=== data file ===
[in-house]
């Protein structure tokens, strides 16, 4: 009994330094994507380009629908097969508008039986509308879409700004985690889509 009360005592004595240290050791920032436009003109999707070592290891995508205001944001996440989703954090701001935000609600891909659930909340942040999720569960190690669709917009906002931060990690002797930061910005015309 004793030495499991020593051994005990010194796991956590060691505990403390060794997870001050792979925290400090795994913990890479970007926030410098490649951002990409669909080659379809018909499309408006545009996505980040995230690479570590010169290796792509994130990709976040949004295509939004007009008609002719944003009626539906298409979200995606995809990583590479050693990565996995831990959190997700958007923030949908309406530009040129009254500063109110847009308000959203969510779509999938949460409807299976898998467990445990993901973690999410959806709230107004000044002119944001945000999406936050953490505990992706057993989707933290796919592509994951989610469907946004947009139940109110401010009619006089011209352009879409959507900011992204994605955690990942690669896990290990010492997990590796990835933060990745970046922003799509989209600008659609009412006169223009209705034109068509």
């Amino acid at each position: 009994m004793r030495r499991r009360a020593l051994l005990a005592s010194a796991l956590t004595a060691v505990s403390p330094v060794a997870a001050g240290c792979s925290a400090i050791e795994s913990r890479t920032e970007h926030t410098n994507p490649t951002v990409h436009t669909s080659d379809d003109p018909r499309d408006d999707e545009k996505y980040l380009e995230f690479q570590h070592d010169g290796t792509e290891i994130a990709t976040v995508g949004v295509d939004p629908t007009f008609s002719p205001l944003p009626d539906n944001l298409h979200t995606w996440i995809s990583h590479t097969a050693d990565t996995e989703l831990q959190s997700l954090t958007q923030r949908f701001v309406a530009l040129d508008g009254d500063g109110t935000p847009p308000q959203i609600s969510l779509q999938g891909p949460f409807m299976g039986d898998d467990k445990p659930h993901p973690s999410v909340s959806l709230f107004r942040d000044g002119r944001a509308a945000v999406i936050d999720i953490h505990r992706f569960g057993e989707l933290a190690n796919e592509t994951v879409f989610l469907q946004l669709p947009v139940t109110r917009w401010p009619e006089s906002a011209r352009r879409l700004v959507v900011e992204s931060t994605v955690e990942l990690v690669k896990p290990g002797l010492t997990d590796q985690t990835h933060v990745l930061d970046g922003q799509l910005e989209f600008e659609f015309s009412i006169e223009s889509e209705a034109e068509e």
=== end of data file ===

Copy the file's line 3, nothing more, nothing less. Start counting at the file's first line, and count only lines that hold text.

């Amino acid at each position: 009994m004793r030495r499991r009360a020593l051994l005990a005592s010194a796991l956590t004595a060691v505990s403390p330094v060794a997870a001050g240290c792979s925290a400090i050791e795994s913990r890479t920032e970007h926030t410098n994507p490649t951002v990409h436009t669909s080659d379809d003109p018909r499309d408006d999707e545009k996505y980040l380009e995230f690479q570590h070592d010169g290796t792509e290891i994130a990709t976040v995508g949004v295509d939004p629908t007009f008609s002719p205001l944003p009626d539906n944001l298409h979200t995606w996440i995809s990583h590479t097969a050693d990565t996995e989703l831990q959190s997700l954090t958007q923030r949908f701001v309406a530009l040129d508008g009254d500063g109110t935000p847009p308000q959203i609600s969510l779509q999938g891909p949460f409807m299976g039986d898998d467990k445990p659930h993901p973690s999410v909340s959806l709230f107004r942040d000044g002119r944001a509308a945000v999406i936050d999720i953490h505990r992706f569960g057993e989707l933290a190690n796919e592509t994951v879409f989610l469907q946004l669709p947009v139940t109110r917009w401010p009619e006089s906002a011209r352009r879409l700004v959507v900011e992204s931060t994605v955690e990942l990690v690669k896990p290990g002797l010492t997990d590796q985690t990835h933060v990745l930061d970046g922003q799509l910005e989209f600008e659609f015309s009412i006169e223009s889509e209705a034109e068509e």